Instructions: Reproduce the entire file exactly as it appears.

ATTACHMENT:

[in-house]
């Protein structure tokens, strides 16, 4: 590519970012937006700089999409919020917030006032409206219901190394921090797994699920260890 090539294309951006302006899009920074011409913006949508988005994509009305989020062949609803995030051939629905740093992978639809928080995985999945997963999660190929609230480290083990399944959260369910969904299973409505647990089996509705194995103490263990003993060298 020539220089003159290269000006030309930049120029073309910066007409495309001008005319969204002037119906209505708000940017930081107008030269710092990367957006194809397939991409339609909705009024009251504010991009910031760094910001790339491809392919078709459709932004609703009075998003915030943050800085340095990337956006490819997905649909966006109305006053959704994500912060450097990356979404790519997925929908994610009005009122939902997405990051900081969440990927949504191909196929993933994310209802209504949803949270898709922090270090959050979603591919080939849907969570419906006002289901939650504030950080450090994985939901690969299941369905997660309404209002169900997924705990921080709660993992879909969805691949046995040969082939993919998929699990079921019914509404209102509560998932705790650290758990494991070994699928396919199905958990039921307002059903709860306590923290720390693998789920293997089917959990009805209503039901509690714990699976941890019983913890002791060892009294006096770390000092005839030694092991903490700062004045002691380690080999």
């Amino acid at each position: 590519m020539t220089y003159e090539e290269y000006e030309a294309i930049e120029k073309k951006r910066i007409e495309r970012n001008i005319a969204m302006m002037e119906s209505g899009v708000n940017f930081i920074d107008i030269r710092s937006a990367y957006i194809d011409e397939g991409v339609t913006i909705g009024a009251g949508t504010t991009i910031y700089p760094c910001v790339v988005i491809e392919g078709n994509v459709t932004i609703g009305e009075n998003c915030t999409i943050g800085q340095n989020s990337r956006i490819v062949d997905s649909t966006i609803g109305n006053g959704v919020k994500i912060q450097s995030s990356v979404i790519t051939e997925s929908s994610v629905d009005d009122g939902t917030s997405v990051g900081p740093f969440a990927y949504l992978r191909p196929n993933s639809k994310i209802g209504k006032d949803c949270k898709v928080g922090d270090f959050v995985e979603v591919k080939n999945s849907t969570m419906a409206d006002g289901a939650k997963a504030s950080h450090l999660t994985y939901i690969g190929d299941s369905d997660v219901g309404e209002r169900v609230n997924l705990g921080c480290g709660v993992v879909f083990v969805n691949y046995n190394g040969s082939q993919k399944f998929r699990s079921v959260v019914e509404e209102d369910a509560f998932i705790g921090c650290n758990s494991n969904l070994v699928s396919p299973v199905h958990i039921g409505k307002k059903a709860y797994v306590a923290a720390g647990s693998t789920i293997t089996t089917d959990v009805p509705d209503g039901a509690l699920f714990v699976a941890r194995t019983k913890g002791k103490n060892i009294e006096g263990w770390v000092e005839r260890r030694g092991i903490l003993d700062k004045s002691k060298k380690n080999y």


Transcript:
[in-house]
């Protein structure tokens, strides 16, 4: 590519970012937006700089999409919020917030006032409206219901190394921090797994699920260890 090539294309951006302006899009920074011409913006949508988005994509009305989020062949609803995030051939629905740093992978639809928080995985999945997963999660190929609230480290083990399944959260369910969904299973409505647990089996509705194995103490263990003993060298 020539220089003159290269000006030309930049120029073309910066007409495309001008005319969204002037119906209505708000940017930081107008030269710092990367957006194809397939991409339609909705009024009251504010991009910031760094910001790339491809392919078709459709932004609703009075998003915030943050800085340095990337956006490819997905649909966006109305006053959704994500912060450097990356979404790519997925929908994610009005009122939902997405990051900081969440990927949504191909196929993933994310209802209504949803949270898709922090270090959050979603591919080939849907969570419906006002289901939650504030950080450090994985939901690969299941369905997660309404209002169900997924705990921080709660993992879909969805691949046995040969082939993919998929699990079921019914509404209102509560998932705790650290758990494991070994699928396919199905958990039921307002059903709860306590923290720390693998789920293997089917959990009805209503039901509690714990699976941890019983913890002791060892009294006096770390000092005839030694092991903490700062004045002691380690080999």
């Amino acid at each position: 590519m020539t220089y003159e090539e290269y000006e030309a294309i930049e120029k073309k951006r910066i007409e495309r970012n001008i005319a969204m302006m002037e119906s209505g899009v708000n940017f930081i920074d107008i030269r710092s937006a990367y957006i194809d011409e397939g991409v339609t913006i909705g009024a009251g949508t504010t991009i910031y700089p760094c910001v790339v988005i491809e392919g078709n994509v459709t932004i609703g009305e009075n998003c915030t999409i943050g800085q340095n989020s990337r956006i490819v062949d997905s649909t966006i609803g109305n006053g959704v919020k994500i912060q450097s995030s990356v979404i790519t051939e997925s929908s994610v629905d009005d009122g939902t917030s997405v990051g900081p740093f969440a990927y949504l992978r191909p196929n993933s639809k994310i209802g209504k006032d949803c949270k898709v928080g922090d270090f959050v995985e979603v591919k080939n999945s849907t969570m419906a409206d006002g289901a939650k997963a504030s950080h450090l999660t994985y939901i690969g190929d299941s369905d997660v219901g309404e209002r169900v609230n997924l705990g921080c480290g709660v993992v879909f083990v969805n691949y046995n190394g040969s082939q993919k399944f998929r699990s079921v959260v019914e509404e209102d369910a509560f998932i705790g921090c650290n758990s494991n969904l070994v699928s396919p299973v199905h958990i039921g409505k307002k059903a709860y797994v306590a923290a720390g647990s693998t789920i293997t089996t089917d959990v009805p509705d209503g039901a509690l699920f714990v699976a941890r194995t019983k913890g002791k103490n060892i009294e006096g263990w770390v000092e005839r260890r030694g092991i903490l003993d700062k004045s002691k060298k380690n080999y």